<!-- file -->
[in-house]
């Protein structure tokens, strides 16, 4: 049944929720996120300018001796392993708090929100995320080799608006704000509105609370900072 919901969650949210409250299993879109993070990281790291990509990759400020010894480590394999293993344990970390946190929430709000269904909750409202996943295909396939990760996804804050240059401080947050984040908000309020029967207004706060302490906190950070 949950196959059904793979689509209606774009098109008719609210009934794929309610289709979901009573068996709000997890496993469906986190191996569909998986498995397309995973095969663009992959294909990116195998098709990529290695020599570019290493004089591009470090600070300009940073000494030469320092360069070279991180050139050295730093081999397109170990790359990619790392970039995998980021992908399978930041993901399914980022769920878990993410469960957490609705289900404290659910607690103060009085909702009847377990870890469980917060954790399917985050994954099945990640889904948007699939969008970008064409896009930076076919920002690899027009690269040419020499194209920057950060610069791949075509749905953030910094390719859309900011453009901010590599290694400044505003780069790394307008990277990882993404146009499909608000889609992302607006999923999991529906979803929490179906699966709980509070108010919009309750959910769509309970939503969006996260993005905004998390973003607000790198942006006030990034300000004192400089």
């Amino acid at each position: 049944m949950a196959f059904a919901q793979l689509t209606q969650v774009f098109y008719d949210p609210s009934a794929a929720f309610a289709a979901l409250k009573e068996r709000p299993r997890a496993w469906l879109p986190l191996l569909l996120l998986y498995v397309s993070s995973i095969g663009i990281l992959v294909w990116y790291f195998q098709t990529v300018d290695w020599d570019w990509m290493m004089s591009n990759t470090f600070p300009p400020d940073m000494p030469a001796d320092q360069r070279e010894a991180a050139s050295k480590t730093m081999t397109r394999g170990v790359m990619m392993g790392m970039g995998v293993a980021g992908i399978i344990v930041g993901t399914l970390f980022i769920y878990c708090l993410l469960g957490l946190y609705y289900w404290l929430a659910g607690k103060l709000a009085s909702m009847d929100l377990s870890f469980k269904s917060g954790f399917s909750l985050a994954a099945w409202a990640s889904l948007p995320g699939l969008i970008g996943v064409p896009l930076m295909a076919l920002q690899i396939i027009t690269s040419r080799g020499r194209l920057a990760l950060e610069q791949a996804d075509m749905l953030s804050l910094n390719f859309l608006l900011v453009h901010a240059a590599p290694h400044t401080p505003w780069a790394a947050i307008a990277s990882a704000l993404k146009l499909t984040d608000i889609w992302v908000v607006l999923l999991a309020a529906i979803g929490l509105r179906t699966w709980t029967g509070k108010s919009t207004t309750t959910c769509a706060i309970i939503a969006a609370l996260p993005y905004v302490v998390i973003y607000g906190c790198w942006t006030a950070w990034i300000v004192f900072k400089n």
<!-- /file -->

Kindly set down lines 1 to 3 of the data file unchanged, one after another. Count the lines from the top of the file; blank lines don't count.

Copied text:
[in-house]
């Protein structure tokens, strides 16, 4: 049944929720996120300018001796392993708090929100995320080799608006704000509105609370900072 919901969650949210409250299993879109993070990281790291990509990759400020010894480590394999293993344990970390946190929430709000269904909750409202996943295909396939990760996804804050240059401080947050984040908000309020029967207004706060302490906190950070 949950196959059904793979689509209606774009098109008719609210009934794929309610289709979901009573068996709000997890496993469906986190191996569909998986498995397309995973095969663009992959294909990116195998098709990529290695020599570019290493004089591009470090600070300009940073000494030469320092360069070279991180050139050295730093081999397109170990790359990619790392970039995998980021992908399978930041993901399914980022769920878990993410469960957490609705289900404290659910607690103060009085909702009847377990870890469980917060954790399917985050994954099945990640889904948007699939969008970008064409896009930076076919920002690899027009690269040419020499194209920057950060610069791949075509749905953030910094390719859309900011453009901010590599290694400044505003780069790394307008990277990882993404146009499909608000889609992302607006999923999991529906979803929490179906699966709980509070108010919009309750959910769509309970939503969006996260993005905004998390973003607000790198942006006030990034300000004192400089």
């Amino acid at each position: 049944m949950a196959f059904a919901q793979l689509t209606q969650v774009f098109y008719d949210p609210s009934a794929a929720f309610a289709a979901l409250k009573e068996r709000p299993r997890a496993w469906l879109p986190l191996l569909l996120l998986y498995v397309s993070s995973i095969g663009i990281l992959v294909w990116y790291f195998q098709t990529v300018d290695w020599d570019w990509m290493m004089s591009n990759t470090f600070p300009p400020d940073m000494p030469a001796d320092q360069r070279e010894a991180a050139s050295k480590t730093m081999t397109r394999g170990v790359m990619m392993g790392m970039g995998v293993a980021g992908i399978i344990v930041g993901t399914l970390f980022i769920y878990c708090l993410l469960g957490l946190y609705y289900w404290l929430a659910g607690k103060l709000a009085s909702m009847d929100l377990s870890f469980k269904s917060g954790f399917s909750l985050a994954a099945w409202a990640s889904l948007p995320g699939l969008i970008g996943v064409p896009l930076m295909a076919l920002q690899i396939i027009t690269s040419r080799g020499r194209l920057a990760l950060e610069q791949a996804d075509m749905l953030s804050l910094n390719f859309l608006l900011v453009h901010a240059a590599p290694h400044t401080p505003w780069a790394a947050i307008a990277s990882a704000l993404k146009l499909t984040d608000i889609w992302v908000v607006l999923l999991a309020a529906i979803g929490l509105r179906t699966w709980t029967g509070k108010s919009t207004t309750t959910c769509a706060i309970i939503a969006a609370l996260p993005y905004v302490v998390i973003y607000g906190c790198w942006t006030a950070w990034i300000v004192f900072k400089n």